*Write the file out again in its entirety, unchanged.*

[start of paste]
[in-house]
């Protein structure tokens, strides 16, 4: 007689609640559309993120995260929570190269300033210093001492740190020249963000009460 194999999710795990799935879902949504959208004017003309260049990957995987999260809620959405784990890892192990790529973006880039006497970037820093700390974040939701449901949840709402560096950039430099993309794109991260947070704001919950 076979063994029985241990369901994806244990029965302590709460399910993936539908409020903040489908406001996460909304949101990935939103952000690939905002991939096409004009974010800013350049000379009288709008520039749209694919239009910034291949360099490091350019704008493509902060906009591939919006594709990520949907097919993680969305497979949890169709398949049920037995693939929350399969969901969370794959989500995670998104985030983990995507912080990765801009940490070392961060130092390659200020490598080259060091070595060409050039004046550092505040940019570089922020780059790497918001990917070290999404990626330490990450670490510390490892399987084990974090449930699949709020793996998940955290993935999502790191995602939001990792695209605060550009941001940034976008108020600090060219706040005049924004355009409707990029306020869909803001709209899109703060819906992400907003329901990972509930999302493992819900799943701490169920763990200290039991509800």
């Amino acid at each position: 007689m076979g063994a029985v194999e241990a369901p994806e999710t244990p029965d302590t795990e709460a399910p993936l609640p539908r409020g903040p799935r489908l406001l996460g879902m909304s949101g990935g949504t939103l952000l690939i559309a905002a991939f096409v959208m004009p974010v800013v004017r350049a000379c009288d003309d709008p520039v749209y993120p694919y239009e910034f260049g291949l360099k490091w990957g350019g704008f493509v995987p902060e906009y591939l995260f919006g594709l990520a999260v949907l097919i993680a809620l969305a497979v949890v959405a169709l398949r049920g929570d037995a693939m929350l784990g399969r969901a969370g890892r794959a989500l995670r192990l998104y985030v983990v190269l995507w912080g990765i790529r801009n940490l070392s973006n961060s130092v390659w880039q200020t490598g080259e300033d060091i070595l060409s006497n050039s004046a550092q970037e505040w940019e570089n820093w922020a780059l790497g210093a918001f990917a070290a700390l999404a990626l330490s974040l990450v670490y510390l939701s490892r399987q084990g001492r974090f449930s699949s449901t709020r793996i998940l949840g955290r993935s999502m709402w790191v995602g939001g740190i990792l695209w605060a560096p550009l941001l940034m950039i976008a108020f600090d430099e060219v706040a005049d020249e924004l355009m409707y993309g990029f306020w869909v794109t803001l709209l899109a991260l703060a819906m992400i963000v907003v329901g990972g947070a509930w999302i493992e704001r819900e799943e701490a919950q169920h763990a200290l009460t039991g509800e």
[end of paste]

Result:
[in-house]
């Protein structure tokens, strides 16, 4: 007689609640559309993120995260929570190269300033210093001492740190020249963000009460 194999999710795990799935879902949504959208004017003309260049990957995987999260809620959405784990890892192990790529973006880039006497970037820093700390974040939701449901949840709402560096950039430099993309794109991260947070704001919950 076979063994029985241990369901994806244990029965302590709460399910993936539908409020903040489908406001996460909304949101990935939103952000690939905002991939096409004009974010800013350049000379009288709008520039749209694919239009910034291949360099490091350019704008493509902060906009591939919006594709990520949907097919993680969305497979949890169709398949049920037995693939929350399969969901969370794959989500995670998104985030983990995507912080990765801009940490070392961060130092390659200020490598080259060091070595060409050039004046550092505040940019570089922020780059790497918001990917070290999404990626330490990450670490510390490892399987084990974090449930699949709020793996998940955290993935999502790191995602939001990792695209605060550009941001940034976008108020600090060219706040005049924004355009409707990029306020869909803001709209899109703060819906992400907003329901990972509930999302493992819900799943701490169920763990200290039991509800």
């Amino acid at each position: 007689m076979g063994a029985v194999e241990a369901p994806e999710t244990p029965d302590t795990e709460a399910p993936l609640p539908r409020g903040p799935r489908l406001l996460g879902m909304s949101g990935g949504t939103l952000l690939i559309a905002a991939f096409v959208m004009p974010v800013v004017r350049a000379c009288d003309d709008p520039v749209y993120p694919y239009e910034f260049g291949l360099k490091w990957g350019g704008f493509v995987p902060e906009y591939l995260f919006g594709l990520a999260v949907l097919i993680a809620l969305a497979v949890v959405a169709l398949r049920g929570d037995a693939m929350l784990g399969r969901a969370g890892r794959a989500l995670r192990l998104y985030v983990v190269l995507w912080g990765i790529r801009n940490l070392s973006n961060s130092v390659w880039q200020t490598g080259e300033d060091i070595l060409s006497n050039s004046a550092q970037e505040w940019e570089n820093w922020a780059l790497g210093a918001f990917a070290a700390l999404a990626l330490s974040l990450v670490y510390l939701s490892r399987q084990g001492r974090f449930s699949s449901t709020r793996i998940l949840g955290r993935s999502m709402w790191v995602g939001g740190i990792l695209w605060a560096p550009l941001l940034m950039i976008a108020f600090d430099e060219v706040a005049d020249e924004l355009m409707y993309g990029f306020w869909v794109t803001l709209l899109a991260l703060a819906m992400i963000v907003v329901g990972g947070a509930w999302i493992e704001r819900e799943e701490a919950q169920h763990a200290l009460t039991g509800e």